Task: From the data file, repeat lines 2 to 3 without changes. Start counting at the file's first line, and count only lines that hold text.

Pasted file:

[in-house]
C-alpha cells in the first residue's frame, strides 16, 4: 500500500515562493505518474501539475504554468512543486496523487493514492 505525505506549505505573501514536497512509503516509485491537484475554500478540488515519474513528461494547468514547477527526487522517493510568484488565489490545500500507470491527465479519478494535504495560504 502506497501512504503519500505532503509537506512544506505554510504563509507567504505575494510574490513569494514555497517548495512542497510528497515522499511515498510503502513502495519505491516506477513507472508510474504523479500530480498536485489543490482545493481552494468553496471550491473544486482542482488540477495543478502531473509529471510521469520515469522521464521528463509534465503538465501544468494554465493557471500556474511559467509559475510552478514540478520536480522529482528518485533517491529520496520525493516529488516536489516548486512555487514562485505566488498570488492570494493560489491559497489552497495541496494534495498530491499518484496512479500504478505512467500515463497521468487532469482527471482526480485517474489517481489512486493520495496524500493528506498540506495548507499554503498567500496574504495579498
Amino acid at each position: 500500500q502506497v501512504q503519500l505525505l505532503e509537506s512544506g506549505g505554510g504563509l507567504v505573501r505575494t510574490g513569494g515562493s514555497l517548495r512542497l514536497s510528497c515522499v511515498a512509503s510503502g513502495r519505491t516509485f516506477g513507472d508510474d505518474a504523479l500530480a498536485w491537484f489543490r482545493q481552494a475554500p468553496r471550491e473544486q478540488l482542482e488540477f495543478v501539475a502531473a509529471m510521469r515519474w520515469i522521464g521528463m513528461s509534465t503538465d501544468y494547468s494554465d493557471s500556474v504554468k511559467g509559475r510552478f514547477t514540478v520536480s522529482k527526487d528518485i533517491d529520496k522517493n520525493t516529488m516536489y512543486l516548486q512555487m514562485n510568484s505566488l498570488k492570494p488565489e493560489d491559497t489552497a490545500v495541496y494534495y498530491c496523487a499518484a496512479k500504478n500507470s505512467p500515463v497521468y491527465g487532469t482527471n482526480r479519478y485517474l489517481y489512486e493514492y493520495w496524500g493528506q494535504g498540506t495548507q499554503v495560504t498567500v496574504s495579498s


C-alpha cells in the first residue's frame, strides 16, 4: 500500500515562493505518474501539475504554468512543486496523487493514492 505525505506549505505573501514536497512509503516509485491537484475554500478540488515519474513528461494547468514547477527526487522517493510568484488565489490545500500507470491527465479519478494535504495560504 502506497501512504503519500505532503509537506512544506505554510504563509507567504505575494510574490513569494514555497517548495512542497510528497515522499511515498510503502513502495519505491516506477513507472508510474504523479500530480498536485489543490482545493481552494468553496471550491473544486482542482488540477495543478502531473509529471510521469520515469522521464521528463509534465503538465501544468494554465493557471500556474511559467509559475510552478514540478520536480522529482528518485533517491529520496520525493516529488516536489516548486512555487514562485505566488498570488492570494493560489491559497489552497495541496494534495498530491499518484496512479500504478505512467500515463497521468487532469482527471482526480485517474489517481489512486493520495496524500493528506498540506495548507499554503498567500496574504495579498
Amino acid at each position: 500500500q502506497v501512504q503519500l505525505l505532503e509537506s512544506g506549505g505554510g504563509l507567504v505573501r505575494t510574490g513569494g515562493s514555497l517548495r512542497l514536497s510528497c515522499v511515498a512509503s510503502g513502495r519505491t516509485f516506477g513507472d508510474d505518474a504523479l500530480a498536485w491537484f489543490r482545493q481552494a475554500p468553496r471550491e473544486q478540488l482542482e488540477f495543478v501539475a502531473a509529471m510521469r515519474w520515469i522521464g521528463m513528461s509534465t503538465d501544468y494547468s494554465d493557471s500556474v504554468k511559467g509559475r510552478f514547477t514540478v520536480s522529482k527526487d528518485i533517491d529520496k522517493n520525493t516529488m516536489y512543486l516548486q512555487m514562485n510568484s505566488l498570488k492570494p488565489e493560489d491559497t489552497a490545500v495541496y494534495y498530491c496523487a499518484a496512479k500504478n500507470s505512467p500515463v497521468y491527465g487532469t482527471n482526480r479519478y485517474l489517481y489512486e493514492y493520495w496524500g493528506q494535504g498540506t495548507q499554503v495560504t498567500v496574504s495579498s